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Prince Albert (1819–61)

Prince Albert was the second son of Ernest I, Duke of Saxe-Coburg and Gotha, and Princess Louise of Saxe-Gotha-Altenburg. He married Queen Victoria in 1840. Prince Albert was created Prince Consort in 1857. He died, aged 42, at Windsor Castle on 14 December 1861. His patronage of the arts in Britain led to the creation of the Great Exhibition of 1851, the founding of several national museums and greatly enhanced the Royal Collection.

Prince Albert was university-educated in Brussels and Bonn, and had also attended lectures on art history. He travelled in Italy and met several of the leading German artists and sculptors working there. His lifelong interest in and patronage of German neoclassical sculpture dates back to his time in Italy in the late 1830s.

Prince Albert and Queen Victoria were first cousins and shared an uncle, Prince Leopold, later King of the Belgians. Prince Albert and Queen Victoria first met in 1836. Following regular correspondence, they met again in October 1839 and on this occasion, the Queen proposed marriage. The Queen confided in her journal on 15 October 1839:

At about 1/2 p.12, I sent for Albert; he came to the Closet where I was alone, and after a few minutes I said to him, that I thought he must be aware why I wished them to come here,- and that it would make me too happy if he would consent to what I wished (to marry me); we embraced each other over and over again, and he was so kind, so affectionate; oh! to feel I was, and am, loved by such an Angel as Albert, was too great delight to describe!

Queen Victoria's Journal, RA VIC/MAIN/QVJ (W) 15 October 1839 Princess Beatrice's Copies

They were married the following February.

Like Queen Victoria, Prince Albert was a proficient amateur artist and an inspired designer. There are over 500 of his works still in the Royal Collection. With his artistic advisor Ludwig Grüner, he personally oversaw the design of Osborne House on the Isle of Wight, and later independently worked on the designs for Balmoral Castle in Aberdeenshire.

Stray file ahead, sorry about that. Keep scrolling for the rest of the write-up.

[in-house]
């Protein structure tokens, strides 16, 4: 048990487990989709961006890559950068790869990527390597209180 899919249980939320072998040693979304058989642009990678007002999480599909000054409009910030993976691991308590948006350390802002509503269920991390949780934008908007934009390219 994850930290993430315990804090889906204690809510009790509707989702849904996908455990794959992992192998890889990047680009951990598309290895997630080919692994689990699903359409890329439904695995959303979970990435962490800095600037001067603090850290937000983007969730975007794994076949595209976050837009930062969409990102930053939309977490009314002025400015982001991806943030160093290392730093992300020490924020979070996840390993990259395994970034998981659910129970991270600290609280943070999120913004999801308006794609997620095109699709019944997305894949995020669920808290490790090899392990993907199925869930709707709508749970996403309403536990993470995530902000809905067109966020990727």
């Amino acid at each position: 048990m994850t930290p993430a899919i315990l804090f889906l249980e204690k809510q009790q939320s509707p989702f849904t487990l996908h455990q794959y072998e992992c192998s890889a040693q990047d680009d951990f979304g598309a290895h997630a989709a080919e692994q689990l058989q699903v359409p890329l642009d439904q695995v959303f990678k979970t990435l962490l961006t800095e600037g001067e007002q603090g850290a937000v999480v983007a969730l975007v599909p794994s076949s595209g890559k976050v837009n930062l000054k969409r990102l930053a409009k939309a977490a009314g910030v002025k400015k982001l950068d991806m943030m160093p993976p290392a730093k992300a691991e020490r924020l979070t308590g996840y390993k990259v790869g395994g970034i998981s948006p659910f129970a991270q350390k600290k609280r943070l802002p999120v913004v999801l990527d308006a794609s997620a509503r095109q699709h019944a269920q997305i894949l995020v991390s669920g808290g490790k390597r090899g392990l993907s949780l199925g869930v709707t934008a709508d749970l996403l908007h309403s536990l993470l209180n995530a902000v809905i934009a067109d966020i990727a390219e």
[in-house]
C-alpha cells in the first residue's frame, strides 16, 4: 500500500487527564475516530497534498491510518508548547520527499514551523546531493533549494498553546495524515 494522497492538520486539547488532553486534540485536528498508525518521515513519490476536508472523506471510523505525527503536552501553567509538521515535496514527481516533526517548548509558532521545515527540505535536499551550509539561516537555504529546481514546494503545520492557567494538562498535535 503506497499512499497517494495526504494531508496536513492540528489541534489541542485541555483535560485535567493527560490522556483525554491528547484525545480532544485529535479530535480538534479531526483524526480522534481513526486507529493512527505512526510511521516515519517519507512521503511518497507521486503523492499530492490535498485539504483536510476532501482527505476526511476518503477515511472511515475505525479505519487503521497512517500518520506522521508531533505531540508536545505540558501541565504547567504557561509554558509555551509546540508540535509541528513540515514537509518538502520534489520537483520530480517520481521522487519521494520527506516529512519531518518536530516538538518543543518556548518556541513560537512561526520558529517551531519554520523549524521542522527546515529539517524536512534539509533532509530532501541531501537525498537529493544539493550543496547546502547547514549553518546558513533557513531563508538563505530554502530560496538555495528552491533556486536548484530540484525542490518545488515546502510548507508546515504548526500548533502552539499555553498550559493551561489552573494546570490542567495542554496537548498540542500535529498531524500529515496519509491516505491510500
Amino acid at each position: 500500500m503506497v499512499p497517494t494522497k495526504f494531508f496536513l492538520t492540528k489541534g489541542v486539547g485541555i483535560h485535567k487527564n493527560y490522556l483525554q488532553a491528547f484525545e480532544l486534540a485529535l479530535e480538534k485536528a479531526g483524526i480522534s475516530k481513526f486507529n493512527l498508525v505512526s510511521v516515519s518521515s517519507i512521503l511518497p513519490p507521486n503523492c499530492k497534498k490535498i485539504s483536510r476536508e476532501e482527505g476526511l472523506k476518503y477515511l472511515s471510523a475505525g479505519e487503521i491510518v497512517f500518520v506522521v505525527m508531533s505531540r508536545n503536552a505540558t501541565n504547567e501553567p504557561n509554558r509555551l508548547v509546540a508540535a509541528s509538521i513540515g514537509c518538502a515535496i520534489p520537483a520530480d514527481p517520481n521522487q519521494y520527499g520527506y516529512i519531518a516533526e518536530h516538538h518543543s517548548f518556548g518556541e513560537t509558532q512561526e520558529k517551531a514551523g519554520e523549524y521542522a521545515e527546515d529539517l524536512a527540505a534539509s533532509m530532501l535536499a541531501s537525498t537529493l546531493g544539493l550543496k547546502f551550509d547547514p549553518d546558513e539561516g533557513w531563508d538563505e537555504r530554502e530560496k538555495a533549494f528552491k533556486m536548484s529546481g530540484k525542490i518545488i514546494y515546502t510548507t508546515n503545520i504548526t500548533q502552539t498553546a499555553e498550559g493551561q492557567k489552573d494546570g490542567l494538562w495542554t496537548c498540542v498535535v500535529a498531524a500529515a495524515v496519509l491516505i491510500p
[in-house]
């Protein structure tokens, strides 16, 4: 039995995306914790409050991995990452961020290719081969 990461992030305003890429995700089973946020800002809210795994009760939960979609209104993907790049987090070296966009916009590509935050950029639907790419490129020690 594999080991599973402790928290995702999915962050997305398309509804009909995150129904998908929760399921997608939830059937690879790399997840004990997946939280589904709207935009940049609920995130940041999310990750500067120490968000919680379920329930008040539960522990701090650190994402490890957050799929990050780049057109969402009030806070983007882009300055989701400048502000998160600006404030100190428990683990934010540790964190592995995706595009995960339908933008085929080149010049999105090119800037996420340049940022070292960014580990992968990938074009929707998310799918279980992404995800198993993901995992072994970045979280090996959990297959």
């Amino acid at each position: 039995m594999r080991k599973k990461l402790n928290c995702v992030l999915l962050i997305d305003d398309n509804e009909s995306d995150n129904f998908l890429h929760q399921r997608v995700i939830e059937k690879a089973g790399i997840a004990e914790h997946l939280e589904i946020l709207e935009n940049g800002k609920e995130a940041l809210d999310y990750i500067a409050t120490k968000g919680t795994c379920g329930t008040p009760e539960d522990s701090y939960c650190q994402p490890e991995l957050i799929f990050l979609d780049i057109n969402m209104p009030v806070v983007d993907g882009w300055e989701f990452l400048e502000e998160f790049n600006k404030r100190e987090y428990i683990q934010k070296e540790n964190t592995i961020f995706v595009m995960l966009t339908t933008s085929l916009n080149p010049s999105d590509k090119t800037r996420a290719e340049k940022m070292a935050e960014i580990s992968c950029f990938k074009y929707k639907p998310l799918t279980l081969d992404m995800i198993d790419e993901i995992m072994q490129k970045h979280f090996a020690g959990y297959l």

Prince Albert instigated the reorganisation and more systematic cataloguing of the Royal Collection, and created the Print Room at Windsor for the storage of works of art on paper. He led the initiation of a project using the new discipline of photography to collect images of all works by and after Raphael, whom Albert held to be the greatest Renaissance artist. As well as photographs, the Raphael Collection, as it came to be known, also incorporated a large number of reproductive prints made between the sixteenth and nineteenth centuries. The Raphael Collection was intended by Albert to be a study resource and source of inspiration for artists, designers and connoisseurs.

Photography was in its infancy at this time and Albert was a crucial early advocate of its uses for artistic and recording purposes. He also supported photography by commissioning, among others, one of the greatest photographers of the period, Roger Fenton.

Prince Albert’s greatest legacy is arguably the Great Exhibition which he co-founded with Henry Cole. Prince Albert chaired a Royal Commission for the Great Exhibition in 1851, designed to show the best of British and foreign arts, design and manufacture. The Great Exhibition was a huge success, drawing crowds from all over Britain and beyond, to marvel at the works on show. The lasting legacy of the Great Exhibition was the founding of the South Kensington group of museums including the Victoria & Albert Museum for design and the decorative arts.